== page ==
Review: Mars: War Logs almost emulates a big budget RPG set on the red planet

Mars: War Logs Image

Mars: War Logs is that pleasant surprise. I went into the game not expecting much, but left rather impressed by its premise, gameplay, and it's deceptively big-budget tone.

In Mars: War Logs, you step into the shoes of the pretentiously named Roy Temperance, a battle-hardened veteran who just happens to find himself in a prisoner camp. Of course, he has plans to bust loose with the help of a young man named Innocence. It's a story of resistance and revolt through and through, and it works for the most part.

At first, it's easy to mistake M:WL for a Mass Effect clone. After all, it's an RPG with a heavy emphasis on both conversation options and battling, and the fact that it's drenched in sci-fi certainly helps that claim as well. That's not to say that the developer Spider weren't aiming for something like that, as that's a game I'm sure any sci-fi epic would love to get compared to, but War Logs is a different experience.

A big chunk of the game is, of course, taking on various quests and side quests to not only build up your rep, but also to earn enough XP to raise your combat proficiency in three separate skill trees. The first part of the game will have you running around the prison camp, completing quests for other inmates and guards alike, each yielding a handy reward that will ultimately make it easier for Roy and Innocence to escape. The side missions here can be a bit monotonous though, the biggest offenders being the ones that have players searching through various scrap piles for certain quest items.

Mars: War Logs Roy Temperance

The main quests are entertaining enough to get players invested in both characters, and while only the first act deals with the prison escape (which is the more interesting part of the storyline), both characters grow on you. Roy himself starts out as an enigma, but throughout the game, you'll learn bits and pieces of his past, which ultimately make him much more interesting.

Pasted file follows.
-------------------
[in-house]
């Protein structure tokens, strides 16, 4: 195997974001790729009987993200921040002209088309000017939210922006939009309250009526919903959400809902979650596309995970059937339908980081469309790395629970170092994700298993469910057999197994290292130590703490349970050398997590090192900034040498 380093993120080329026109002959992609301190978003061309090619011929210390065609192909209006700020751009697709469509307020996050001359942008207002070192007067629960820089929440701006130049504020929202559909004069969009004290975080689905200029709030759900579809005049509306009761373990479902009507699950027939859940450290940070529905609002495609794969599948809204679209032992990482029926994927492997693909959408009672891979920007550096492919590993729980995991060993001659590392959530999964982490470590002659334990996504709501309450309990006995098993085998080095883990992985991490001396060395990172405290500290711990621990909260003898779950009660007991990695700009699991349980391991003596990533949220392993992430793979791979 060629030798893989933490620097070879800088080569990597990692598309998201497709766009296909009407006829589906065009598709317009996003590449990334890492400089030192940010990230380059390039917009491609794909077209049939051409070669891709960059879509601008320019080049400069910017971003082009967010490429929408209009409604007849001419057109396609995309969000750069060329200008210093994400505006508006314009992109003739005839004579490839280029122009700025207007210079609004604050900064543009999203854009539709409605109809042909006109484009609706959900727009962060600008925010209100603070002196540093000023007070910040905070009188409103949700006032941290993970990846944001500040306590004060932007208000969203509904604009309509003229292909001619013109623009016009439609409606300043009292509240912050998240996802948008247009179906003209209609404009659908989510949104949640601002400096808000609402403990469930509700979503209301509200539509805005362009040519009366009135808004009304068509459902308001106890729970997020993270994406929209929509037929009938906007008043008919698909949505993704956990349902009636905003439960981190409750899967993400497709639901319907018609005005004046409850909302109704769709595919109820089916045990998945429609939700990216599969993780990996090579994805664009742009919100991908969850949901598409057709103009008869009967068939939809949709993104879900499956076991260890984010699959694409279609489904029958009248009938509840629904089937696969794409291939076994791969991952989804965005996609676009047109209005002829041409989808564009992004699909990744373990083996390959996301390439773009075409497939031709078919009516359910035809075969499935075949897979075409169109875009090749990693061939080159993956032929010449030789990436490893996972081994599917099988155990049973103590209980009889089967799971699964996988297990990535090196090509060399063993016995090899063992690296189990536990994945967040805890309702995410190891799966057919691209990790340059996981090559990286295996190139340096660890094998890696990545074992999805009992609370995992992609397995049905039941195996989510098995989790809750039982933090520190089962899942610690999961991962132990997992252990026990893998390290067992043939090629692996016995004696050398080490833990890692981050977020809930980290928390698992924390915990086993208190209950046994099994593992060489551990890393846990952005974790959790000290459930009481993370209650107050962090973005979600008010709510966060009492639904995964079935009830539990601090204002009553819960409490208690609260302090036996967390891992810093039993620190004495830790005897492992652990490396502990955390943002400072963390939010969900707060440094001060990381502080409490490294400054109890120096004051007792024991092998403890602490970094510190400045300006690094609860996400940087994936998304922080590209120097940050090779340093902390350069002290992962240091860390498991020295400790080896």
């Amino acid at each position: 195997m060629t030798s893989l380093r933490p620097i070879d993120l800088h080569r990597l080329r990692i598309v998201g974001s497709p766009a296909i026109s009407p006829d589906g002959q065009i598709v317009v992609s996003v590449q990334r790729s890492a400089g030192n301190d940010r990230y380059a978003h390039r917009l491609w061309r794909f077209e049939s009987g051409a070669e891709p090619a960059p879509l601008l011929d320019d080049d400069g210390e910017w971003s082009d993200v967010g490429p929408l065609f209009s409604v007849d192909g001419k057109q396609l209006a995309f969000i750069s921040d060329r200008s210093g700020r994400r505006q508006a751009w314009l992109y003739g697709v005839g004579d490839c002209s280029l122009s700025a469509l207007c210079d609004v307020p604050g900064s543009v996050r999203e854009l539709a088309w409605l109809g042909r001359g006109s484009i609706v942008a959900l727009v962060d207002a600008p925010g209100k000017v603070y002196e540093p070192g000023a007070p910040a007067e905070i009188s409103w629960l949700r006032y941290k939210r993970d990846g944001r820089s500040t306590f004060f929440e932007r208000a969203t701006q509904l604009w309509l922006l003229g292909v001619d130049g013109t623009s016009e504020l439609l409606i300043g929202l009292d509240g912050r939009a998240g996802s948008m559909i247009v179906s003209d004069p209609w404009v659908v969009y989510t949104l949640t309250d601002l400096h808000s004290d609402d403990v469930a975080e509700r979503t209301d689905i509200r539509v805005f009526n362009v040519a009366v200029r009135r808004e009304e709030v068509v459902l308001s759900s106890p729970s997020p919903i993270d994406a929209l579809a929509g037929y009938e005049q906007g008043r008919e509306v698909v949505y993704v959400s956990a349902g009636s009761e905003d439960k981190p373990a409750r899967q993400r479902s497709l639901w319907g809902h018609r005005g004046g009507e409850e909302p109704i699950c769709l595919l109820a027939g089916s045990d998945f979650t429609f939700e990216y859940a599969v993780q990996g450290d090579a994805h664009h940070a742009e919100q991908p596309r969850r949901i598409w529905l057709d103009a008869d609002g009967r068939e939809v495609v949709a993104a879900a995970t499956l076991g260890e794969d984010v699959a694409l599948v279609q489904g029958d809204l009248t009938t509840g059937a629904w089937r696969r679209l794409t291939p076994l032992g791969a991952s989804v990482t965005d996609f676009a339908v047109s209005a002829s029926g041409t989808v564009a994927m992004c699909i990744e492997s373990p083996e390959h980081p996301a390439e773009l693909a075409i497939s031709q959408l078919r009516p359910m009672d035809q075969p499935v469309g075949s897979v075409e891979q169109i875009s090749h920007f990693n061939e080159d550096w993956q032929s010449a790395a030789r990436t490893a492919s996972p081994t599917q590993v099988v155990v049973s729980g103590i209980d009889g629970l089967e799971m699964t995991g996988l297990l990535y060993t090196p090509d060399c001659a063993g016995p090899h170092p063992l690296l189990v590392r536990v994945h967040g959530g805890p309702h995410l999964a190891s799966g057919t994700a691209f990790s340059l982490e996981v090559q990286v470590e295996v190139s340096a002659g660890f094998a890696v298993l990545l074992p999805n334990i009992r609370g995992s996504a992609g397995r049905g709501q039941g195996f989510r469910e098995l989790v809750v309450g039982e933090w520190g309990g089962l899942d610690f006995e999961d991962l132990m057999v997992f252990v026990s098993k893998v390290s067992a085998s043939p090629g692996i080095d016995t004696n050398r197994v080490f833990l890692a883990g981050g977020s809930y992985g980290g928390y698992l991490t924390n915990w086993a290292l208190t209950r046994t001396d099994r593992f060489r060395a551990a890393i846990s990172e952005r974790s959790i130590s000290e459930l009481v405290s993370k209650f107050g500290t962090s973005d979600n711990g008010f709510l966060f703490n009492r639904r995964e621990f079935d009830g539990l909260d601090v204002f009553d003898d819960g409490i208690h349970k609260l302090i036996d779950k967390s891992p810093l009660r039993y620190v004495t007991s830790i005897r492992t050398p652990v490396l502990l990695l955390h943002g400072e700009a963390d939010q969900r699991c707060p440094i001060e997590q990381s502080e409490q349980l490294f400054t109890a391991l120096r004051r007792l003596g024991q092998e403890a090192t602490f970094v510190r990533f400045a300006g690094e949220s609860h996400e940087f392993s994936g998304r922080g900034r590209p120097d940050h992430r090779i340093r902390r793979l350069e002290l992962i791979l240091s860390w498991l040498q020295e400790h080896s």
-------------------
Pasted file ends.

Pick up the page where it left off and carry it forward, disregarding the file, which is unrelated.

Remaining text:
War Logs is not about running and gunning. The game forgoes ranged weapons for a focus on melee combat, which is actually a lot more fun than it sounds. Armed with various blunt weapons that can be further upgraded, Roy can swing, roll and finish off his enemies in real-time combat. The action can be paused to give your companion commands, as well as using health or offensive items when you're in a pinch. Guns do appear in the game, but they're assigned to skills. You can hotkey a Nail gun, for instance, and then pressing that hotkey will make Roy fire it at an enemy he's currently targeting.

I certainly didn't mind a shift to melee combat, though the game has unfair and very sporadic difficulty spikes. Couple this with the fact that your A.I. companion is pretty much useless, and you'll be finding yourself reloading your last save point a lot due to the swarms of enemies that will inevitably surround and crush you.

Mars: War Logs Alien Mole monsters

The game does get easier as you level up. You'll progress through trees that enable Roy to be more stealthy, increase gun damage, gain extra scrap, and level up technomancy, the game's Mage tree.

The game also has a heavy emphasis on crafting. Everything from weapons to gear can be upgraded and customized, which also changes the look of these items as well. Putting steel-enforced shoulder guards on your outfit always makes you look more badass, while also giving a defensive bonus.

I have to give a nod to both Innocence and Roy's voice actors. Both are rather good, able to convey the right tone given the situation they're in. The same can't be said for other characters, however. One of the first enemies has some lines, mostly with himself, about having a good time by raping Innocence, spewing more than enough unnecessary F bombs and other strange derogatory terms. It gets to the point where listening to it becomes uncomfortable.

Mars: War Logs is an interesting game. It tries to emulate a big-budget production, though it can't stave off that low-budget feel. Then again, there's certainly nothing wrong with that. While it's not for everyone, $20 is about the perfect price for the amount of content the game offers. It's cheesy and sometimes tries way too hard to be serious, but then again, therein lies its charm.

[Reviewed on PC]

Via: Review: Mars: War Logs almost emulates a big budget RPG set on the red planet